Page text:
I recognize why parents want choice so that their children do not have to attend dysfunctional neighborhood schools, and I celebrate the good fortune of my former students who transferred to charter or magnet schools or discreetly (but illegally) enrolled in suburban schools. I can understand why charters do not want to tackle the complexities of the IDEA special education law. There is nothing in that law that is irrational, however. If about 10% of every school's student body was on IEPs, the law would not be an undue burden.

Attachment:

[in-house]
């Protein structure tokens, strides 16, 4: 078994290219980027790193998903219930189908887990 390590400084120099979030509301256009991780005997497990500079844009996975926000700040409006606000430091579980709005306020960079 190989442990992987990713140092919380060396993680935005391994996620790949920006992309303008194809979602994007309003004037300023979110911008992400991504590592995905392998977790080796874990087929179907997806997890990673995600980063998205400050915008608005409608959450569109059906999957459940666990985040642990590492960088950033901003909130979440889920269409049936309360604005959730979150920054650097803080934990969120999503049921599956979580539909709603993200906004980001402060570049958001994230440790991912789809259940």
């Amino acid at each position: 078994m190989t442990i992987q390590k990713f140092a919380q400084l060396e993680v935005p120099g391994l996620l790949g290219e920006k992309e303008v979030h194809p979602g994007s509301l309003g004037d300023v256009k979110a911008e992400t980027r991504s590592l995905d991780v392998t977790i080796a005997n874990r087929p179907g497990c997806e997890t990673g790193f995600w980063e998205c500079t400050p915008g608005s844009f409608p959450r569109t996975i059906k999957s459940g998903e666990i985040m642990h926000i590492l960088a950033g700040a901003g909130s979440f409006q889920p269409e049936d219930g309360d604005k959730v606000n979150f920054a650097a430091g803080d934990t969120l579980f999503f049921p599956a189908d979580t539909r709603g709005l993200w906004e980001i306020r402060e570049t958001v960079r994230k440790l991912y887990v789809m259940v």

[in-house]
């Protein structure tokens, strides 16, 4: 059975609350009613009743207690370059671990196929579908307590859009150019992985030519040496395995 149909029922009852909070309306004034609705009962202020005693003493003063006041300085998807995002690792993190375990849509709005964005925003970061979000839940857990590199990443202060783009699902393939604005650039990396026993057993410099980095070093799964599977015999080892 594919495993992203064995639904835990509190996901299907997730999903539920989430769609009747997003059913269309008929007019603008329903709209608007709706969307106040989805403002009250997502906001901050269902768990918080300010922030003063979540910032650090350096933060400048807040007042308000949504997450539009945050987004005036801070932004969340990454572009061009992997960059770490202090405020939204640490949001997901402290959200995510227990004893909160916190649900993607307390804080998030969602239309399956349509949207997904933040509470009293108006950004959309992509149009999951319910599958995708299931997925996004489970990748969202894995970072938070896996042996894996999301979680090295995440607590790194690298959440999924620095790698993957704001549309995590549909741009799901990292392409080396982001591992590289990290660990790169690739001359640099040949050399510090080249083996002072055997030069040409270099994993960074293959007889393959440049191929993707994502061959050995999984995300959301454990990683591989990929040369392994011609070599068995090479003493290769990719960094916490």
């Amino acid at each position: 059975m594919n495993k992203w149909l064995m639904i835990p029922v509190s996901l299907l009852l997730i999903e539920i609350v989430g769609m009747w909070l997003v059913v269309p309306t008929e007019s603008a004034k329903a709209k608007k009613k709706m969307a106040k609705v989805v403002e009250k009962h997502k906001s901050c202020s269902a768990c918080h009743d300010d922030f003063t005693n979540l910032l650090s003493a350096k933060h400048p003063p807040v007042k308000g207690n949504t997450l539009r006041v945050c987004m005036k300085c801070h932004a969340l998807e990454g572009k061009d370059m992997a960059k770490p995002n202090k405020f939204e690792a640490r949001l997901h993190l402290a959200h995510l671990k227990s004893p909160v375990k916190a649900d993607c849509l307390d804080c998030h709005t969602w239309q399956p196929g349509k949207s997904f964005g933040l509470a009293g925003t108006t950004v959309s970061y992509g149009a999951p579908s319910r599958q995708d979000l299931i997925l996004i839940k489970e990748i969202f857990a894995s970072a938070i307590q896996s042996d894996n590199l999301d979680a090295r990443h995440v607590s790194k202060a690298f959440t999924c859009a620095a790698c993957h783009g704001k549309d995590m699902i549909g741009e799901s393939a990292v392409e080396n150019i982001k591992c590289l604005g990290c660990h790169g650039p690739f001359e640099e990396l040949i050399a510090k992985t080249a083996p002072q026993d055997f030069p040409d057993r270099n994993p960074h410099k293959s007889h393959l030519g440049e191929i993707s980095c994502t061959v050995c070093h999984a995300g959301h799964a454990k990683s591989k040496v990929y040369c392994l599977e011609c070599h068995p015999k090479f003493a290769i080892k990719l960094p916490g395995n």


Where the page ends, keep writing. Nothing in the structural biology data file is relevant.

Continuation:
Now, my old school is receiving $10,000 per student in School Improvement Grant money, so perhaps it can become almost as effective as it was before it was overwhelmed. It would have been much cheaper, and much more humane for students, to have prevented its collapse. My school's "tipping point" came about the time when one-fourth of our students were on IEPs. Around that time, it became impossible to keep up with the paperwork, much less differentiate instruction or provide the supports our kids needed. I must emphasize, however, that I saw our school's excellence, as well as defeats. Had policy makers been able to recognize what it would have really taken to serve our most challenging children, and given us the resources to tackle problems that charters do not face, we would have not have cratered.